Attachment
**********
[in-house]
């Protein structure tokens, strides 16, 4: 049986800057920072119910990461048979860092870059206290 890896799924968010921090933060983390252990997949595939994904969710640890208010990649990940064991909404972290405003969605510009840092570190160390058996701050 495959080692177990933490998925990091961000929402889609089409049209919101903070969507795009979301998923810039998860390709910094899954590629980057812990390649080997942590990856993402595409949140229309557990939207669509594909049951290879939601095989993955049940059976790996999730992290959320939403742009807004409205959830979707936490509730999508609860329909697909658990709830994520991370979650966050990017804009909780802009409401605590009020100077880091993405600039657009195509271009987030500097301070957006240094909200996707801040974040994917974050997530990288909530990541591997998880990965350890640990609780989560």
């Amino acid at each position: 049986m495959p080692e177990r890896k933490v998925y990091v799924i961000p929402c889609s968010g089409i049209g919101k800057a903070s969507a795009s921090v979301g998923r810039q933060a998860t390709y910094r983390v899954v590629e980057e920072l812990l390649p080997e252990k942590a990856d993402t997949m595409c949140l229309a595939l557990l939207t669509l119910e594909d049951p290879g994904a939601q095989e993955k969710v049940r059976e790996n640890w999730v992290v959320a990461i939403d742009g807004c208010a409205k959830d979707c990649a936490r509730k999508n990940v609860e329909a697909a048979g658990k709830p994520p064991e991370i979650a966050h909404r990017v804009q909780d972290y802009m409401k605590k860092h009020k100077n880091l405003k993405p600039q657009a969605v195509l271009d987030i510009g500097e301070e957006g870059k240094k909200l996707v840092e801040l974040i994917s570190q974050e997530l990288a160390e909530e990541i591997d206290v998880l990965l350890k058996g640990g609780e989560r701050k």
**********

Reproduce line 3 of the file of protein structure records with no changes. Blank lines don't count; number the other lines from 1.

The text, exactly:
């Amino acid at each position: 049986m495959p080692e177990r890896k933490v998925y990091v799924i961000p929402c889609s968010g089409i049209g919101k800057a903070s969507a795009s921090v979301g998923r810039q933060a998860t390709y910094r983390v899954v590629e980057e920072l812990l390649p080997e252990k942590a990856d993402t997949m595409c949140l229309a595939l557990l939207t669509l119910e594909d049951p290879g994904a939601q095989e993955k969710v049940r059976e790996n640890w999730v992290v959320a990461i939403d742009g807004c208010a409205k959830d979707c990649a936490r509730k999508n990940v609860e329909a697909a048979g658990k709830p994520p064991e991370i979650a966050h909404r990017v804009q909780d972290y802009m409401k605590k860092h009020k100077n880091l405003k993405p600039q657009a969605v195509l271009d987030i510009g500097e301070e957006g870059k240094k909200l996707v840092e801040l974040i994917s570190q974050e997530l990288a160390e909530e990541i591997d206290v998880l990965l350890k058996g640990g609780e989560r701050k």